lady who takes care of the children

llunita

Senior Member
België - nederlands
Hi!
Does anyone know how is called a lady who (as her profession) takes care of the children (by day) of people who has to go to work during the day?
(I don't mean a baby sitter, since that is not a profession and it 's done by younsters a lot of times, and by night.)
I hope you can help me!! Thanks a lot!
PS in Dutch, it's called 'een onthaalmoeder'
Llunita x
 
  • llunita

    Senior Member
    België - nederlands
    Well... it's obvious, that profession doesn't seem to exist in other countries than Belgium! It 's like a woman who works in a crèche (day-care center, day nursery). But (!) here in Belgium you can do that job also in your own house: there come like 4 o 5 children a day in your home, until their parents get back from work.
    If there's no name for it in English, than how would you parafrase it?
    Any suggestion? (because, as you can see, my English is not so good)
    Thanks!
     

    Orange Blossom

    Senior Member
    U.S.A. English
    I've heard 'nanny' applied to someone who cares for the children only when parents are away, but this is only when the children of one family are involved. The nanny has her own residence.

    Hmm. If the children are coming to the person's house . . . in the United States some states are trying to limit the number of unrelated children that someone can watch over in her own home without special licensing. Consequently, when more than 2 or 3 unrelated children are involved the home is still called a day-care and the woman would have to possess certain licenses for herself and her home.

    Day-care providers is a term I have heard.

    Orange Blossom
     

    mjscott

    Senior Member
    American English
    Day care provider is what I have heard. Of course, I'm on the same shore as JamesM. You'll have to wait and see a more geographic smattering of names....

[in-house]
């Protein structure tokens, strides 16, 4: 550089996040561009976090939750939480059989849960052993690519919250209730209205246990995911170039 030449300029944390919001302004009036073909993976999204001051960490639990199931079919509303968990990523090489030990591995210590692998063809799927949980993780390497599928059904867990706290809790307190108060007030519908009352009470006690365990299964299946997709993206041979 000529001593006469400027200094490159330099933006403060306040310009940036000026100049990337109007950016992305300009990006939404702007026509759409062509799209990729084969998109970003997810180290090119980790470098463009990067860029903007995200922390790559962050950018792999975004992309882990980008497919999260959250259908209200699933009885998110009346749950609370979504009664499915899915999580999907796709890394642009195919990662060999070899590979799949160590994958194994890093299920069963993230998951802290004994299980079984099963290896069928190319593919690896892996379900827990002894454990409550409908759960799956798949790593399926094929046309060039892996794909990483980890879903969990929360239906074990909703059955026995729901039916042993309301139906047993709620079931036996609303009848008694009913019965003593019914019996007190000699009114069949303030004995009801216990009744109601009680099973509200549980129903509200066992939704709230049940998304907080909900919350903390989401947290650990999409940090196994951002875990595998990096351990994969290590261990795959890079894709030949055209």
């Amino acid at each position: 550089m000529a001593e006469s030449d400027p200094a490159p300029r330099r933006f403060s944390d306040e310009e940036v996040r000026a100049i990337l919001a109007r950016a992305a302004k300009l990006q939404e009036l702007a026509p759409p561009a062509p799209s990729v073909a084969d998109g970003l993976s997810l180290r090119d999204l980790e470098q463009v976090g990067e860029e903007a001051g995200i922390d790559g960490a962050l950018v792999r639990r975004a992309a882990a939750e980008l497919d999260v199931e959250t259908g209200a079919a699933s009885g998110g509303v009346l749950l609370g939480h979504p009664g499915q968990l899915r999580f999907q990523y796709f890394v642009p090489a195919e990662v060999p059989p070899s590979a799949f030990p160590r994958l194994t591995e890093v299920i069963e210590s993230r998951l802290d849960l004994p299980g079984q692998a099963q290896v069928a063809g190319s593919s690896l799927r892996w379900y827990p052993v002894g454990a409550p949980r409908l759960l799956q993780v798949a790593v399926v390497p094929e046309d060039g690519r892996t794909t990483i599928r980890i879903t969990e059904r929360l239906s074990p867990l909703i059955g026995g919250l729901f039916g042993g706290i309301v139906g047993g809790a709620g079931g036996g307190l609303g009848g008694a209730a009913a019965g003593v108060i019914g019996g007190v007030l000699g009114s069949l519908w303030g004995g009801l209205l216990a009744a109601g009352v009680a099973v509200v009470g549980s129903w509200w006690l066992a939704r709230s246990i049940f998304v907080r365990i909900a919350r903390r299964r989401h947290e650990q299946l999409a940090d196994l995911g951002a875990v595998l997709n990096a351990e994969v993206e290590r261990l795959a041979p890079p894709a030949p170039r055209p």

Good luck!

    (Not heard of a child minder before--however, I would know who it was!)
     

    llunita

    Senior Member
    België - nederlands
    Ok... and how could I say it in a sentence? Because if I use one of those words, I'm afraid it 's not really the same concept.

    After her work as a temporary teacher, my mother became a .... Because of that, there were always children at our house.

    So, could I say:
    After her work as a temporary teacher, my mother started to take after /take care of children (at our home)/.... Because of that, ...


    ??
    I know it's not beautiful.. But I really can't think of a good solution :(
    I hope someone can help me..


    Thanks!!


     

    volky

    Senior Member
    Spanish/English
    I don't think foster applies, since the mother was taking care of other parents kids, while they were at work and to me foster implies the kids had no parents at all.

    Llunita: I assume this has to do with your spanish forum about the same topic. My recomendation, you are better off stating that you have experience taking care of kids, organizing activities related to kids, and so on, rather than emphasizing on your mother's experience as a care taker.
     

    deddish

    Senior Member
    English
    I'm not sure if that's what they mean. For the record, llunita, a "foster parent" is someone who looks after orphans in their home.

    You could probably say "After her work as a temporary teacher, my mother started a daycare at our house."

    By "temporary teacher" do you mean she only taught for a short time, or that she taught different classes all the time? If you mean the second, they're called "supply teachers," at least in Canada. :)
     

    volky

    Senior Member
    Spanish/English
    I'm not sure if that's what they mean. For the record, llunita, a "foster parent" is someone who looks after orphans in their home.

    You could probably say "After her work as a temporary teacher, my mother started a daycare at our house."

    By "temporary teacher" do you mean she only taught for a short time, or that she taught different classes all the time? If you mean the second, they're called "supply teachers," at least in Canada. :)


    I agree with the sentence in green.

    Substitute teacher refers to someone that physically goes to the school to cover for an absent teacher, and here that is not the case.

    Also if you are taking care of babies, then you are not a "teacher" per say.
     
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